Top Azeri government lobbyists on Friday failed to convince DC audience to back official election results in Azerbaijan, while disregarding the international monitors’ and State Department’s criticism, TURAN’s Washington correspondent reports.
The event “Looking Ahead in Azerbaijan” took place at Washington DC-based Carnegie Foundation, a think-tank that invited the participants “to focus on what the next five years hold for Azerbaijan under the third term of Ilham Aliyev,” even days before the election.
However the speakers’ opinions regarding the topic, especially US’ stand on the election, were completely divided.
The main speaker, Carnegie’s senior associate Thomas de Waal and moderator James Collins, former US Ambassador to Russia -- both are on their way to visit to Baku next month -- mentioned that the latest election “wasn’t significantly different from the previous ones”, although Azerbaijan’s next phase of development will be more of a challenge than those past.
“The country’s oil boom will come to an end, and it will make a bid to become a significant European gas supplier,” energy expert Edward Chow explained.
On domestic front, de-Wall mentioned that there is “certainly discontent in Azerbaijani society, chiefly over corruption and massive inequalities of wealth in society.” Although the opposition couldn’t win the vote, it will hope to stage enough of a protest afterwards to make a noise. The question is, he added, can President Aliyev learn to live with an opposition?
Speaking about the State Department’s stand on the election, de-Waal mentioned, the strong statement is useful as the opposition space has been shirking and ”it's kind of dangerous.”
Another speaker Brenda Shaffer, an American-Israeli scholar, well-known Azeri government lobbyist, had an extremely different view.
“We have a lot of criticism about Azerbaijan, but there are other countries that cause real concerns,” she said adding those who draft the election statement at the State Department should “make sure where their steps are leading to”, while the people in Azerbaijan “credit the leadership of Aliyev for peace, stability and economic development.”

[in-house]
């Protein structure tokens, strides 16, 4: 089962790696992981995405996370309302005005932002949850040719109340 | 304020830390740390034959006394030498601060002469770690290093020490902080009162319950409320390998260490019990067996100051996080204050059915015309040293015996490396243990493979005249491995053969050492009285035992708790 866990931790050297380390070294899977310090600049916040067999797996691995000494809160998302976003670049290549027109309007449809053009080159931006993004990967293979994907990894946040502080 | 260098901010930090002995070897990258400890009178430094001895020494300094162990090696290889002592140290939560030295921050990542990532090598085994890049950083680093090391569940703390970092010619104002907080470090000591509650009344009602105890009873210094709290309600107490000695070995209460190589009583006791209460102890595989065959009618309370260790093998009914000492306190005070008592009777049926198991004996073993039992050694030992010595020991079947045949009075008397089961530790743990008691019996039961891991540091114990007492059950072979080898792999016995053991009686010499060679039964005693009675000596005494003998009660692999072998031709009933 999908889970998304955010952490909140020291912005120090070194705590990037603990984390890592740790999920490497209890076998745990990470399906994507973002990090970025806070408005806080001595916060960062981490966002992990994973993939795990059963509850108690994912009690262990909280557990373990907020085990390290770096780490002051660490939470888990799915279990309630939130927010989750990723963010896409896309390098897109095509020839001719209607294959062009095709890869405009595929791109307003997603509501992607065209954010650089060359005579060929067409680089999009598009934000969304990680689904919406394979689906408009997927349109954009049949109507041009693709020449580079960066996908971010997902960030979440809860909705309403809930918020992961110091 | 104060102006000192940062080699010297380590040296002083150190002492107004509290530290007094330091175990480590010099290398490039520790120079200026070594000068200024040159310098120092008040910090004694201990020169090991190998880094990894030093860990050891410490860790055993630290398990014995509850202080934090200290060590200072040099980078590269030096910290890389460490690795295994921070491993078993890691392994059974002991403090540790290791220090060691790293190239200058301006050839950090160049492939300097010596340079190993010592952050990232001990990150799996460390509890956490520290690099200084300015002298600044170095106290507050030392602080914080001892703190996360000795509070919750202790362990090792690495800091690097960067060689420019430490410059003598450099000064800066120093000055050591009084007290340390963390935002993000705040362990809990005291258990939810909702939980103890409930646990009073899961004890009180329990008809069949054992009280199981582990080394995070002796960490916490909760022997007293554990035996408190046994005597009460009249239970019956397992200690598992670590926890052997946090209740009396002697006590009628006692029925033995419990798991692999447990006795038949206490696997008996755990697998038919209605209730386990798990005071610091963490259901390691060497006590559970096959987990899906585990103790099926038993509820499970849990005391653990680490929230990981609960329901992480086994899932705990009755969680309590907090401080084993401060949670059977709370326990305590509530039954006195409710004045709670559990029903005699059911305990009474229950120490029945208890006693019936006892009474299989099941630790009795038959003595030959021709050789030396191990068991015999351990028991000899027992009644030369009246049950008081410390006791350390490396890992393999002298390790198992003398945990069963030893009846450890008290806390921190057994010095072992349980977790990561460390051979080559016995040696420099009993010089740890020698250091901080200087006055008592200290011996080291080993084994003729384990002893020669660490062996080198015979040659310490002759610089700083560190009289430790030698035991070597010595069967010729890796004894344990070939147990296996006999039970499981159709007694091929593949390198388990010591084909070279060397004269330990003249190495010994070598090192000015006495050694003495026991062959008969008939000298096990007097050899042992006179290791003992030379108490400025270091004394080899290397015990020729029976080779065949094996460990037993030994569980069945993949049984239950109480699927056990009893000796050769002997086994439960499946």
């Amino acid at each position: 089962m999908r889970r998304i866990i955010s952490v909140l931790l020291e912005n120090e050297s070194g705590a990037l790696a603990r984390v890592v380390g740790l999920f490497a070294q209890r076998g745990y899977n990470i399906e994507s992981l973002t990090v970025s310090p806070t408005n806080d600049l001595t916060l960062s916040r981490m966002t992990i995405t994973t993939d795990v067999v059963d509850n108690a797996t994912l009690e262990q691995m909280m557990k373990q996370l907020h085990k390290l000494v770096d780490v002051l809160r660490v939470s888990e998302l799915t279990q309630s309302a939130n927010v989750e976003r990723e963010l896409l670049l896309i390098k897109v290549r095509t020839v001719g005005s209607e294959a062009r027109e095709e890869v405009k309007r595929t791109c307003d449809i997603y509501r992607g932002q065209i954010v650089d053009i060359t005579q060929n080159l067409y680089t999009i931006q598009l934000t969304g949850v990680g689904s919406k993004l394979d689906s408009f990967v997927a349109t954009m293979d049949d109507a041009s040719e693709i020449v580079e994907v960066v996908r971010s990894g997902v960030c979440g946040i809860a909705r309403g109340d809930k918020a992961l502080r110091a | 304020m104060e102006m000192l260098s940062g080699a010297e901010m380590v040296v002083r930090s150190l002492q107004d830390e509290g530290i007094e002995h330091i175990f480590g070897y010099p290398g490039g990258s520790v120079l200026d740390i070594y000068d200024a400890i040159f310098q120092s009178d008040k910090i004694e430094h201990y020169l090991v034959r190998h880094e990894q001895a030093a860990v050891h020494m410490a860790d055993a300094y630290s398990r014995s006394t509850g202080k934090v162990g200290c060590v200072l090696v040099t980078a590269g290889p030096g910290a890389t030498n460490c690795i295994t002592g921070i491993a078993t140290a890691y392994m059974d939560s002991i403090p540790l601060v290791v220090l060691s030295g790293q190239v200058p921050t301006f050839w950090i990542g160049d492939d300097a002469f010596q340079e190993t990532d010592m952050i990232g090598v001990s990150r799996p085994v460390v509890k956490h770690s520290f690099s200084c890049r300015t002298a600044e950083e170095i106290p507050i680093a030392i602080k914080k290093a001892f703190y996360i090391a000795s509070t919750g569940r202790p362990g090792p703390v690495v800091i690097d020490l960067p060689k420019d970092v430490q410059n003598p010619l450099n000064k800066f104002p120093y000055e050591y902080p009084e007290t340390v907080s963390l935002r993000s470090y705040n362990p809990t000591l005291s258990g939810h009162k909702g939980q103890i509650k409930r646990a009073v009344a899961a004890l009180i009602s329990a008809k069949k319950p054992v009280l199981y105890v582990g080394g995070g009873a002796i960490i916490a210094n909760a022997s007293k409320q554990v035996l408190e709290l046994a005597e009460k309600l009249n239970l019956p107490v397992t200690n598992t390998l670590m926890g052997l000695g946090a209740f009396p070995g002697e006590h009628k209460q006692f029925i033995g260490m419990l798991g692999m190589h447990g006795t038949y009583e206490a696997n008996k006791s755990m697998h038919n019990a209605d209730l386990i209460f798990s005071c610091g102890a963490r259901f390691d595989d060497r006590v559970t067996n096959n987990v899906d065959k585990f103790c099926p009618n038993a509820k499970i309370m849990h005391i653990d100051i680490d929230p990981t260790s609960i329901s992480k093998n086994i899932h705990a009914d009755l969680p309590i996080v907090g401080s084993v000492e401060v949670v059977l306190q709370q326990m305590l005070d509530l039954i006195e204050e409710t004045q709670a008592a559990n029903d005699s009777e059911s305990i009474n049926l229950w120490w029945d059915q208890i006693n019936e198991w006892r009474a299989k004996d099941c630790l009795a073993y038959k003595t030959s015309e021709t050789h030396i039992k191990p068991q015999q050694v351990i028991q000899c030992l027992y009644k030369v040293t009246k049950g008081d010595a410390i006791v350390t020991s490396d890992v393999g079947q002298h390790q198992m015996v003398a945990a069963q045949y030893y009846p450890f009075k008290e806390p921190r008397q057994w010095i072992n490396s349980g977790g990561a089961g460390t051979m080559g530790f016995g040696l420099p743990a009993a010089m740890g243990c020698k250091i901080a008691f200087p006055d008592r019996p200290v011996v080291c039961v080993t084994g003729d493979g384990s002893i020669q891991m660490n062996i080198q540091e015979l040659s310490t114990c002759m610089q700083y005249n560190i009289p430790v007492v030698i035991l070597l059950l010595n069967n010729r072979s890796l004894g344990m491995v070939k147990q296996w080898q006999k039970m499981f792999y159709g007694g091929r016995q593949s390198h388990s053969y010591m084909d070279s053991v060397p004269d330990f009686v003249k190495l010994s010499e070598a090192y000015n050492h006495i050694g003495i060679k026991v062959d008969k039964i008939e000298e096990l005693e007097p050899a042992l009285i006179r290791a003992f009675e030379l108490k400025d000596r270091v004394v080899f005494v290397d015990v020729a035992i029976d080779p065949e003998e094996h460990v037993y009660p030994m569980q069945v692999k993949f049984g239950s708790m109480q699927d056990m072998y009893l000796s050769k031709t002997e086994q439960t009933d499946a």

For Shaffer, if Azeri leadership were anti-government, it “would be easy to join the Customs Union, not to open transfer gate for US military to Afghanistan” and contribute to the European energy security.
Speaking about the election campaign, she pointed out the television debates, adding that the main oppositional leader Jamil Hasanli “was even able to attack the President’s family in a way that you can't see in any of the European countries...”
As for the country’s democracy path, the speaker added, even Azerbaijan’s oppositional leaders “wouldn't like their country to turn into Arab uprising ones.”
Shaffer’s comments were supported by the Azerbaijani Embassy representatives and their supporters in the audience who raised multiple questions, such as why the west “wasn’t objective” on its election criticism in Azerbaijan while dismissing the bigger issues that the country is dealing with, as well as ignoring the Armenian election, which has more violations, etc. Another question raised was why the debate on Azerbaijan “is so emotional in DC.”
The most unexpected comments among the participants came from Richard Kauzlarich, former US Ambassador to Azerbaijan.
“I'm deeply concerned where the things are going toward in Azerbaijan... This election was a bogus process!” he emphasized backing the State Department’s post-election statement.
“I would like to see at least one small step -- any kind -- towards democracy…” he said adding that due to gaining the western attention, the Aliyev government should immediately release the political prisoners; allow the open media along with other first steps.
“Unfortunately, we see only a negative direction in Azerbaijan,” added Miriam Lanskoy, Director for Russia and Eurasia at the National Endowment for Democracy, in her comment.
The country 10 years ago wanted to be in NATO, with focus on EU, and had same rankings like Georgia in the international reports, while now, it “is close to Uzbekistan,” she added.
“There is an alternative… There is a secular opposition and brilliant youth in the country which are trying to voice their rights thought Internet,” she added.
Closing the debate, Ambassador Collins mentioned that Azeri government has many challenges ahead because “they will have more expectation from people with less money and resources,” as it's not very likely that Azerbaijani economic future will be better than previous years.
While evaluating the debate to TURAN’s correspondent, one of the event participants, a former diplomat, said that the discussion, especially some speakers’ speeches were another example of how the foreign governments with poor records on human rights, democracy, and freedom of press “still manage to find friends in places with high democracy priorities like Washington.”
“These lobbyists use their relationship with the US government to advance the interests of their client,” she added.